Mark Bickerstaffe: We see five leading trends which we call Wellbeing, Enhanced Everyday, Community, Engaging and Classic Tech. 1. Wellbeing is about finding your balance. We see 2 strands leading new architecture and design: - Contemplative wellbeing which prioritises emotional restoration and brings carefully curated natural material and structure into play to allow your body and kind to find calm. Mannered environments, careful selection of natural material texture colour arranged harmoniously. Expect natural finish, satin metals, linen, pale pastels and bleached naturals. - Pro active wellbeing is humankind grasping its own destiny and applying energy to be the best version of yourself you can be. Building confidence in yourself thru physical and mental fitness and working and applying the latest newest understanding and tech to achieve this. This is being expressed thru modern purposeful design, hybrid forms, multi material usage and bold expressions of efficiency and intent. Expect polycarbonate tints and tones, stoneware, technical fabrics and the avant garde. 2. The Enhanced Everyday is as its name suggests more pragmatic. Less about "me" and more about "we". It embraces new technology and solutions as ways to make life easier and better. It is the new mainstream and follows the same pattern in having 2 strands that align with the wellbeing trend. - Seamless integrates intelligence, welcomes the latest but insists that it is embedded in the environment. Architecture is tech smart but not expressively so. It feels airy, warm and real. Expect oaks, light brushed steel, white on white and black. - Overstated is conversely free of constraint and allows the intelligence to be visible and to become part of the identity. Proud of the new forms that technical innovation provides when designed to deliver its best. Expect walnut, raw concrete, tan leather, satin steel, biomimetic architecture and iridescence.   Rose-Gold-Purist   3. Our Community trend represents personal connection and is all about craft and its expression in the interiors we choose. - Local curates our environs into our living spaces and feels authentic to the place and time. In many ways this is a traditional lifestyle where what is available within local reach is your happy constraint. Choosing to only live and work with this creates its own unique connected solutions. Expect local ply, concrete, black, blown smokey glass and smokey iridescence. -DIY uses personal craft in the digital age. It is about modern making, using global know how to design and create efficient but local architecture. Resolutely modern and shamelessly, openly reprocessing, repurposing, redefining what living whilst respectful of local resource actually can be. Expect birch ply, paving, cork, terracotta, modularity and elevated mundane designs. 4. Engaging is new post-modernity. Boldly and confidently interpreting and expressing ones self thru your environment and consumption. This is the antidote to thoughtful, mindful living. It is not without respect, but it uses everything we have learnt, know how to do to enable personal gratification, individual expression. A worldly eclecticism. Expect warm wood grains, textured leathers, surrealism, pattern clashes and augmented 80's influence. 5. And finally, classicism endures. Luxury rooted in the traditions of exclusivity, rarity, gloss and glamour is evolving. Classic-tech embraces the modern crafts of technology and embeds them within to create richly enhanced experiences. Expect polished metals and metallics, oily finishes, ebony and crafted leather. Kohler kohler.comabc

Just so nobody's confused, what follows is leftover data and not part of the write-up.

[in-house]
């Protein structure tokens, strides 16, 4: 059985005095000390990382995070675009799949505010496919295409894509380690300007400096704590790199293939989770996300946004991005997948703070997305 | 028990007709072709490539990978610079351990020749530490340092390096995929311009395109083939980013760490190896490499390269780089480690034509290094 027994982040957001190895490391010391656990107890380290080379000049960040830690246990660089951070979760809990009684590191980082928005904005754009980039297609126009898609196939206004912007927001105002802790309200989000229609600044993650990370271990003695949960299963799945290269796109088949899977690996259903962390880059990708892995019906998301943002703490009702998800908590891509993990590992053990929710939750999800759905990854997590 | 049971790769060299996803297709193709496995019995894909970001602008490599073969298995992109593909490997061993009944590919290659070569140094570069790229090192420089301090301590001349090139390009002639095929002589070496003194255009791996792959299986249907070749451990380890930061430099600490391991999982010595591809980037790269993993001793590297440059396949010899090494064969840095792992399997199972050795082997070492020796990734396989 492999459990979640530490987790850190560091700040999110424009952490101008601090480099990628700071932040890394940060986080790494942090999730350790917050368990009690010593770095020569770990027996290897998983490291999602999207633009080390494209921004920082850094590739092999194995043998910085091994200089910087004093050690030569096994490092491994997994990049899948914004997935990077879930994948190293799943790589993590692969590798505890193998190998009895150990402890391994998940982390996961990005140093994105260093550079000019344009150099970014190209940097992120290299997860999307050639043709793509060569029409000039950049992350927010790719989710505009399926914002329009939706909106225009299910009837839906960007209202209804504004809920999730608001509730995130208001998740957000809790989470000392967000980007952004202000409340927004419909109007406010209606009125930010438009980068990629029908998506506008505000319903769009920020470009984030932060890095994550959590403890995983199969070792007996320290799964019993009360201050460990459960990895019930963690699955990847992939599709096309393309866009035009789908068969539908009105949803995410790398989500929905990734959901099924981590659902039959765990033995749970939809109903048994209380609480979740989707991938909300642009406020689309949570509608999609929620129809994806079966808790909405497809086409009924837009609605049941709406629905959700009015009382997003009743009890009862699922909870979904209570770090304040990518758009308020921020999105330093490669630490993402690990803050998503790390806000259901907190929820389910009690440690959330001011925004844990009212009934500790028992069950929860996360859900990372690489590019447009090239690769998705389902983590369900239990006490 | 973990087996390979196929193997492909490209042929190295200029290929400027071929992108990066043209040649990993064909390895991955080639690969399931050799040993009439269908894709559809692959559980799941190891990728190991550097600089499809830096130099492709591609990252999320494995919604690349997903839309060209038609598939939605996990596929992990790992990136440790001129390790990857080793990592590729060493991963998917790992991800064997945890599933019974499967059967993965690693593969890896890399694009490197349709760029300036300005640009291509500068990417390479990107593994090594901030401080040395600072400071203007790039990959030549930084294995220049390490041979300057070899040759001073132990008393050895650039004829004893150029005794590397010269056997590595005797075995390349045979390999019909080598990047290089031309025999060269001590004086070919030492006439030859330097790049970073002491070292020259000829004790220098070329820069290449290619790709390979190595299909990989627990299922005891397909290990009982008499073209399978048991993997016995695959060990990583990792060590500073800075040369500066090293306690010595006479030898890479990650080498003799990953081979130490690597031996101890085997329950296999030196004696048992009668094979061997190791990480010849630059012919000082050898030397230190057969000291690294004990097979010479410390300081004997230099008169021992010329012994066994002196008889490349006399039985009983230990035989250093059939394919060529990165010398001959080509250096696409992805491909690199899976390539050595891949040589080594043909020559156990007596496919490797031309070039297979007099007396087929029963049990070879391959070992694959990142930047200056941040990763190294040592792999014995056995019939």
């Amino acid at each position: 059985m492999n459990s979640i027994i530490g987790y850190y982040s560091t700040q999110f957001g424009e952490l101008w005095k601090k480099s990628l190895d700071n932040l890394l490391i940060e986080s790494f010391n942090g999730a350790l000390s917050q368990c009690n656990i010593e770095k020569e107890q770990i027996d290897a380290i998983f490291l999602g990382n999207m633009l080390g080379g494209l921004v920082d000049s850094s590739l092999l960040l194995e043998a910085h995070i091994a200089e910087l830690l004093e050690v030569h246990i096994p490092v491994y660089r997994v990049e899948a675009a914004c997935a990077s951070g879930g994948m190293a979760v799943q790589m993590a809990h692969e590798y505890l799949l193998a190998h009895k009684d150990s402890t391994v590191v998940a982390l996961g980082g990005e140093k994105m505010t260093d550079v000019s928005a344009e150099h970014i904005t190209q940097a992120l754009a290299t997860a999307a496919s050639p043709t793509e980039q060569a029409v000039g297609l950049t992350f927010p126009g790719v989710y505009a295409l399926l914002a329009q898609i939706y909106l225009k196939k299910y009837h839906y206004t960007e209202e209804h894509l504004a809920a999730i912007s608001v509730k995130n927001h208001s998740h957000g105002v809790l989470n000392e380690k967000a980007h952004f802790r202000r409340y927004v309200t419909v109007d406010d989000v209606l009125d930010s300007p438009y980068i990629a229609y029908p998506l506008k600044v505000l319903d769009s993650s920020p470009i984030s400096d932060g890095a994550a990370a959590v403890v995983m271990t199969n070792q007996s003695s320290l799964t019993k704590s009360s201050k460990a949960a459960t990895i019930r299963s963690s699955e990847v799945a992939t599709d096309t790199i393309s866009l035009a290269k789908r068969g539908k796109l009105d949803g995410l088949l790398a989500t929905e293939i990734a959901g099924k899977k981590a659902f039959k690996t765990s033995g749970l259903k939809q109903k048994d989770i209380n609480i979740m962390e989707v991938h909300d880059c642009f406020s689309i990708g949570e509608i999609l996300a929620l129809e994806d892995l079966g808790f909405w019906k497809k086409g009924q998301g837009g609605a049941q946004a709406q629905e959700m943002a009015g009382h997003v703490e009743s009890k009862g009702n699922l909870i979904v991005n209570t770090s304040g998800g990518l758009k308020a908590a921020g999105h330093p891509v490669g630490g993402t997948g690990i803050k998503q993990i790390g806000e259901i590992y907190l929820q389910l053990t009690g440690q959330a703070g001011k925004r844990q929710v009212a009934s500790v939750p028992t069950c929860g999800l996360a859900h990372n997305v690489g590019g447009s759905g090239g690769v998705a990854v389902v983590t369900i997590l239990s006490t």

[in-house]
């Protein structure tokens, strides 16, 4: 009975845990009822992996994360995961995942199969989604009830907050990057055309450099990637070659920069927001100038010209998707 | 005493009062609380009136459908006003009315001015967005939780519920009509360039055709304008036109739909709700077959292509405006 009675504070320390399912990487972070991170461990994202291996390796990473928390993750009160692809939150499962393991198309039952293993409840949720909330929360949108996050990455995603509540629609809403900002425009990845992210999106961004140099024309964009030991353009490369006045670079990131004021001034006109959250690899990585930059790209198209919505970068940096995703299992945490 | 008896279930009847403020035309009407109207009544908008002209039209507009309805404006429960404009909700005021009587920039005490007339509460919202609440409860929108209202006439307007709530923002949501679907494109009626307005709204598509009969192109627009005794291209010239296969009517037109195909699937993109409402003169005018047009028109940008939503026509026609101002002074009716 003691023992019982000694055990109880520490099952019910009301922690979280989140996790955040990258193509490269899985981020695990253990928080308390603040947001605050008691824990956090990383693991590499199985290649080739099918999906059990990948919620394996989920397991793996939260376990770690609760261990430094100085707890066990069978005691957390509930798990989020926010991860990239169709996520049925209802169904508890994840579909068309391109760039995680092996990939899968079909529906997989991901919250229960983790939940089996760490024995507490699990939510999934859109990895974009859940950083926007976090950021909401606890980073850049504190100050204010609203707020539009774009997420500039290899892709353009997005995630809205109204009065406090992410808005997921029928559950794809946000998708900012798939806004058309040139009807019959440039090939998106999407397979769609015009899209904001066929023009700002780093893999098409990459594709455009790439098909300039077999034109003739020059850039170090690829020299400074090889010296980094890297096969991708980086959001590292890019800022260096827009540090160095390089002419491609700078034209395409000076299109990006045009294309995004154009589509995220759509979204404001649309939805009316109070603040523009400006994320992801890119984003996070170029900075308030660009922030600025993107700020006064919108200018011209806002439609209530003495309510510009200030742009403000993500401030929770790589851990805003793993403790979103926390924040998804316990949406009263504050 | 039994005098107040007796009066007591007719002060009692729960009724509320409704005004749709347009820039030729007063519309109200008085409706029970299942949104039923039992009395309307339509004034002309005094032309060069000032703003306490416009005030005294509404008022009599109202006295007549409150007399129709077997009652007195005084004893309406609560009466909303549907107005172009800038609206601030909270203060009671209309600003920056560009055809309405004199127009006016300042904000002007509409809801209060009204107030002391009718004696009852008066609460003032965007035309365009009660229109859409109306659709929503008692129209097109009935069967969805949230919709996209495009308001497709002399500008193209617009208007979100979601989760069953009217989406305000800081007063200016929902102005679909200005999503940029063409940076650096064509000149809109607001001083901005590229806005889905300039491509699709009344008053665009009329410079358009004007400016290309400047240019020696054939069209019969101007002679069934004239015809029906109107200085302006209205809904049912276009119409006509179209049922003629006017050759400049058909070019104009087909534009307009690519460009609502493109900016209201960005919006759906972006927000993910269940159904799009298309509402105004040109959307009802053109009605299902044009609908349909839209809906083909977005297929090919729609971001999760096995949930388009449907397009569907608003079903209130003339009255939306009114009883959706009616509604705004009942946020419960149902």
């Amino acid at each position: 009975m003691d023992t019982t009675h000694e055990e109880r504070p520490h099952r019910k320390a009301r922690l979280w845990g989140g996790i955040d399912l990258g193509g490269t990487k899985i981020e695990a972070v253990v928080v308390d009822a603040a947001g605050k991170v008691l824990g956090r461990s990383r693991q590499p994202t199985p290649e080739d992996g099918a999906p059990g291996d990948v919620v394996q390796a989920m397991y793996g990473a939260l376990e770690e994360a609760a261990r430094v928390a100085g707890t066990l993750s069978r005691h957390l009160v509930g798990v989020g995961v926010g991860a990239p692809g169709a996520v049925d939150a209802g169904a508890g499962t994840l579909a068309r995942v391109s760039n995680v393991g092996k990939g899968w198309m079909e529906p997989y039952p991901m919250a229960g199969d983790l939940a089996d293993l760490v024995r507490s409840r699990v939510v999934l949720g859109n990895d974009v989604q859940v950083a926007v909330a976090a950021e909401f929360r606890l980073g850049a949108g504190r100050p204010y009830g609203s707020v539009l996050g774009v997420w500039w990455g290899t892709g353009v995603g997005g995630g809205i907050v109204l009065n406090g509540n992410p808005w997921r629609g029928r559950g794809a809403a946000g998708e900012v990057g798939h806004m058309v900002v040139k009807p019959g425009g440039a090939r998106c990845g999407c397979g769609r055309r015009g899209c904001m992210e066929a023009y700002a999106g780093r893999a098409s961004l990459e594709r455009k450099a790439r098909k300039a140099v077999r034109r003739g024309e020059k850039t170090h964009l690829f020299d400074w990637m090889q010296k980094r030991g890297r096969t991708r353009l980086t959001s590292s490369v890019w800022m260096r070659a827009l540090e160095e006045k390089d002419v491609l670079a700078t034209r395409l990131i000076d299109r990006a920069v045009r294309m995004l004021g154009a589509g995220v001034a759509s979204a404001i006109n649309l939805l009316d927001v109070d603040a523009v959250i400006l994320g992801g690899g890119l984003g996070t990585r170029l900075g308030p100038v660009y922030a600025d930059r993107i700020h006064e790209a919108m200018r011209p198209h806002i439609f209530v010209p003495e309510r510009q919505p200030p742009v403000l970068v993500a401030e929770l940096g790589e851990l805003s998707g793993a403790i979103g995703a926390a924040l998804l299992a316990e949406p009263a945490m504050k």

Furniture